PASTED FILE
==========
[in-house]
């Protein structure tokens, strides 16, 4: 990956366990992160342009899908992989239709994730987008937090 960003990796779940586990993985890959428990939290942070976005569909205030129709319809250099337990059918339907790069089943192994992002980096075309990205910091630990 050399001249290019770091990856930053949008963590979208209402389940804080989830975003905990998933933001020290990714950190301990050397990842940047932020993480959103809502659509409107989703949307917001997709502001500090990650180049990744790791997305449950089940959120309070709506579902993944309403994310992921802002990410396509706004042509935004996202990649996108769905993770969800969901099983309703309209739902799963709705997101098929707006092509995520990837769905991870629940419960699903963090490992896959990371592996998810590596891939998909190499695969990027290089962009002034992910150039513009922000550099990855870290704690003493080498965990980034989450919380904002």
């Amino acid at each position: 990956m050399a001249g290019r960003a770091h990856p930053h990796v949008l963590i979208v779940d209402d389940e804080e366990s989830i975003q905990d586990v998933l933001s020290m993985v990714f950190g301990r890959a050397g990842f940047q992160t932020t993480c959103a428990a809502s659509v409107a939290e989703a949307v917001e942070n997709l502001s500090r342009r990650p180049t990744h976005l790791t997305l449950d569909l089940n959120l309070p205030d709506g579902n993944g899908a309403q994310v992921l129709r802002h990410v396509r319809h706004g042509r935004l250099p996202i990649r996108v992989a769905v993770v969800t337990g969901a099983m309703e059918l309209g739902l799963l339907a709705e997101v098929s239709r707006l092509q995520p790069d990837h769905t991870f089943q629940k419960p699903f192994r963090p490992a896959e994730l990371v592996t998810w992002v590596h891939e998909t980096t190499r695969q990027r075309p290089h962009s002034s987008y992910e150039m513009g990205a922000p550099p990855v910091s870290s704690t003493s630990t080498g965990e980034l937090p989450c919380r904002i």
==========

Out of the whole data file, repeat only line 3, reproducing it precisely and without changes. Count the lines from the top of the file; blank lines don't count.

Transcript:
């Amino acid at each position: 990956m050399a001249g290019r960003a770091h990856p930053h990796v949008l963590i979208v779940d209402d389940e804080e366990s989830i975003q905990d586990v998933l933001s020290m993985v990714f950190g301990r890959a050397g990842f940047q992160t932020t993480c959103a428990a809502s659509v409107a939290e989703a949307v917001e942070n997709l502001s500090r342009r990650p180049t990744h976005l790791t997305l449950d569909l089940n959120l309070p205030d709506g579902n993944g899908a309403q994310v992921l129709r802002h990410v396509r319809h706004g042509r935004l250099p996202i990649r996108v992989a769905v993770v969800t337990g969901a099983m309703e059918l309209g739902l799963l339907a709705e997101v098929s239709r707006l092509q995520p790069d990837h769905t991870f089943q629940k419960p699903f192994r963090p490992a896959e994730l990371v592996t998810w992002v590596h891939e998909t980096t190499r695969q990027r075309p290089h962009s002034s987008y992910e150039m513009g990205a922000p550099p990855v910091s870290s704690t003493s630990t080498g965990e980034l937090p989450c919380r904002i």